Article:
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ASD Symptomatology in Females: Data From a Community Clinic

  • Author(s): Heyman, Michelle
  • Advisor(s): Blacher, Jan
  • et al.
Abstract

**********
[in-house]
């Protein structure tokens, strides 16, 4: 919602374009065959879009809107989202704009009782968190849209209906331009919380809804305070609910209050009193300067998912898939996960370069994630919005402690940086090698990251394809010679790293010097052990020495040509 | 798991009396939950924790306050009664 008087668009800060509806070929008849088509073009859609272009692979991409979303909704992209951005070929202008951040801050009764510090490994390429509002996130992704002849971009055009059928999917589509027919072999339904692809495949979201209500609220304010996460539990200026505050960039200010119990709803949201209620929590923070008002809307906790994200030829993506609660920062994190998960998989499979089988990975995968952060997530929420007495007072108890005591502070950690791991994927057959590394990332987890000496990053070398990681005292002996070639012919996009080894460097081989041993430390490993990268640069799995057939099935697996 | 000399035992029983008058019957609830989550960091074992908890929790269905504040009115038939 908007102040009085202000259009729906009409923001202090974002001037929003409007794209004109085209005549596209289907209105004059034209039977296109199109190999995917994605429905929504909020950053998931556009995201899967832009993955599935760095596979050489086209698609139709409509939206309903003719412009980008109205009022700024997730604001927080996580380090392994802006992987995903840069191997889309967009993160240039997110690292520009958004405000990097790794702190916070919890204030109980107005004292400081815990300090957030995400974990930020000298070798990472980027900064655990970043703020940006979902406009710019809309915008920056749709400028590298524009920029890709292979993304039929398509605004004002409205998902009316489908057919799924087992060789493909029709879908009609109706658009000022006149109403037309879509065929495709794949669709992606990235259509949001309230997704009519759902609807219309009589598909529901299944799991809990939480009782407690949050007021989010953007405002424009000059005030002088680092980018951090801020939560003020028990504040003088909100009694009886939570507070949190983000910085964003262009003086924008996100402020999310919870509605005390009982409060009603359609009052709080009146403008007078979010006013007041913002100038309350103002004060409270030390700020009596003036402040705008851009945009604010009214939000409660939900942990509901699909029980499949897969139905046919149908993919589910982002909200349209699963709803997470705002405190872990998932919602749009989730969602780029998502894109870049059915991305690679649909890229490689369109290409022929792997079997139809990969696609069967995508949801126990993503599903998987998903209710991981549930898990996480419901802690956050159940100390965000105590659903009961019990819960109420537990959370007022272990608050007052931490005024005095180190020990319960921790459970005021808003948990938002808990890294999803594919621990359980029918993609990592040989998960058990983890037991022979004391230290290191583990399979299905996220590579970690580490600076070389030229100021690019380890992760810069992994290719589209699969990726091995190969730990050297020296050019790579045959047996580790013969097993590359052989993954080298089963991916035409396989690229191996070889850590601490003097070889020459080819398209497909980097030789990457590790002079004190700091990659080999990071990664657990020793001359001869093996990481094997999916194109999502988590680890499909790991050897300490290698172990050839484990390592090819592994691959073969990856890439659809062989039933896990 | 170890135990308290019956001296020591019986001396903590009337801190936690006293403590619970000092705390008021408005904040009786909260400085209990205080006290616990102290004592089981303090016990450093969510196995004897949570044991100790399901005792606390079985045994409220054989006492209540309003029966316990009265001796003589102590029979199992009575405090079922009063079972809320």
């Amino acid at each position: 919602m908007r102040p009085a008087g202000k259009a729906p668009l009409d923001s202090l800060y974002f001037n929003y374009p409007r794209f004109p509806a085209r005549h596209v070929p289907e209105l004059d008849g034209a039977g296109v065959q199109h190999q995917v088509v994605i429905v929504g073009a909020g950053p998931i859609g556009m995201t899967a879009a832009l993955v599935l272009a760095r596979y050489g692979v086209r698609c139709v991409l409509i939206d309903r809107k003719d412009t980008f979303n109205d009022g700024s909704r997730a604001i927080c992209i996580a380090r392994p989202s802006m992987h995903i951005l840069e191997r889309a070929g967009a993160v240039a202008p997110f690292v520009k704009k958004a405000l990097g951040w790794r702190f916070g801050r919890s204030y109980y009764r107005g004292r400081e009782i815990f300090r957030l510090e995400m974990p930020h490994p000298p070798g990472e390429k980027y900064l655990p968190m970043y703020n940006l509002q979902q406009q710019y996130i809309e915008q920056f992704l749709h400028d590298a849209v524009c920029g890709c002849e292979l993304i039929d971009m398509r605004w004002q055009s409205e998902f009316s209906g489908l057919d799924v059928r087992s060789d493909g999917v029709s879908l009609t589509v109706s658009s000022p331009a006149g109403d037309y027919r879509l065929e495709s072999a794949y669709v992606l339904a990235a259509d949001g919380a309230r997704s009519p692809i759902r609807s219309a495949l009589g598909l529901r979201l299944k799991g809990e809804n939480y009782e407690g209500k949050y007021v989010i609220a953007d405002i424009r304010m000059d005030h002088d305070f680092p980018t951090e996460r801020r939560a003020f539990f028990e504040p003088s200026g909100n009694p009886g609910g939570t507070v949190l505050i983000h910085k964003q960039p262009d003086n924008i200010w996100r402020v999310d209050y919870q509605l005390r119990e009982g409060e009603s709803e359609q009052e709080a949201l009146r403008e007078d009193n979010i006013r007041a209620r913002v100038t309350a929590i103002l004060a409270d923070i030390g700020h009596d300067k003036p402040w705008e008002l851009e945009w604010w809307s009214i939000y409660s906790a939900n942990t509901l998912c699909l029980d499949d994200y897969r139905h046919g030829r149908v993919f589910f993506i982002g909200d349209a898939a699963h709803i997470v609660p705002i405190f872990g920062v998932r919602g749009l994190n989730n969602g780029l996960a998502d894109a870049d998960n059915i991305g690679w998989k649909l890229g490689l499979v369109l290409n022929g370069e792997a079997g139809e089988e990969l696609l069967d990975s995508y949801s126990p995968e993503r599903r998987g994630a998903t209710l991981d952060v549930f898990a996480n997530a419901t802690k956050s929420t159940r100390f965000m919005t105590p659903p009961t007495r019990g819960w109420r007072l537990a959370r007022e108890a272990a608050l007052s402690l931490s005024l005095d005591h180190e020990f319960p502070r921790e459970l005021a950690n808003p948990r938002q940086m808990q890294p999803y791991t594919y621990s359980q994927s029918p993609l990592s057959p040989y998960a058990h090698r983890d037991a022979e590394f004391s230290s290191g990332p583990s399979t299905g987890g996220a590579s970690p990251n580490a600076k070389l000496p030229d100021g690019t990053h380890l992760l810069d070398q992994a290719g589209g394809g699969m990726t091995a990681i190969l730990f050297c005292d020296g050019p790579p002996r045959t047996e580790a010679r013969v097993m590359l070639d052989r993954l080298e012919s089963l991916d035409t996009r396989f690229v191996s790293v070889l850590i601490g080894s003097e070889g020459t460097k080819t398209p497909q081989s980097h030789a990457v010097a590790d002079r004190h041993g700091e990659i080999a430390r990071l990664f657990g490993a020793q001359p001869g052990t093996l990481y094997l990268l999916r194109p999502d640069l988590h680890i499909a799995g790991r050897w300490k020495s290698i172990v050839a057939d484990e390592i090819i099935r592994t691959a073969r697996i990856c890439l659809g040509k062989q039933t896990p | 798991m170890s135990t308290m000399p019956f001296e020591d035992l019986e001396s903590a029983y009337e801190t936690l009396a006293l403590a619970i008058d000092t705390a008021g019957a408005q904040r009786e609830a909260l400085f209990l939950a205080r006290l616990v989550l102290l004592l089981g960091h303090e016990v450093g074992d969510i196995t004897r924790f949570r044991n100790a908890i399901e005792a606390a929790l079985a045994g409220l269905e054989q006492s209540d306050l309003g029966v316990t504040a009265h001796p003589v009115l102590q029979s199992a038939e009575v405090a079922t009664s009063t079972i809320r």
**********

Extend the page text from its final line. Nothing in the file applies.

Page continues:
Autism spectrum disorder (ASD) is a heterogeneous disorder with a range of symptoms and challenges. The current sex ratio of ASD is estimated to be four males to every one female. Theories have been proposed to explain this variation in sex ratio across the spectrum, such as the failure of diagnostic measures to correctly identify females and/or females’ ASD behaviors present differently than those of males. The purpose of this study was to further investigate the sex presentation of ASD within a community sample referred to an autism screening center. 195 children, 144 males and 51 females, received and met criteria on the ADOS, and were administered parent-reported instruments. Findings indicated that females with limited to phrase speech who met ASD criteria on ADOS-2 were reported to have more overt social deficits and problem behaviors per caregiver report than males. No others sex differences were found. There were no significant differences in caregiver-reported measures for females who did meet criteria for ASD on the ADOS-2 versus those who not did. Discussion focused on the significance of exploring sex differences in ASD related behaviors in a community sample.

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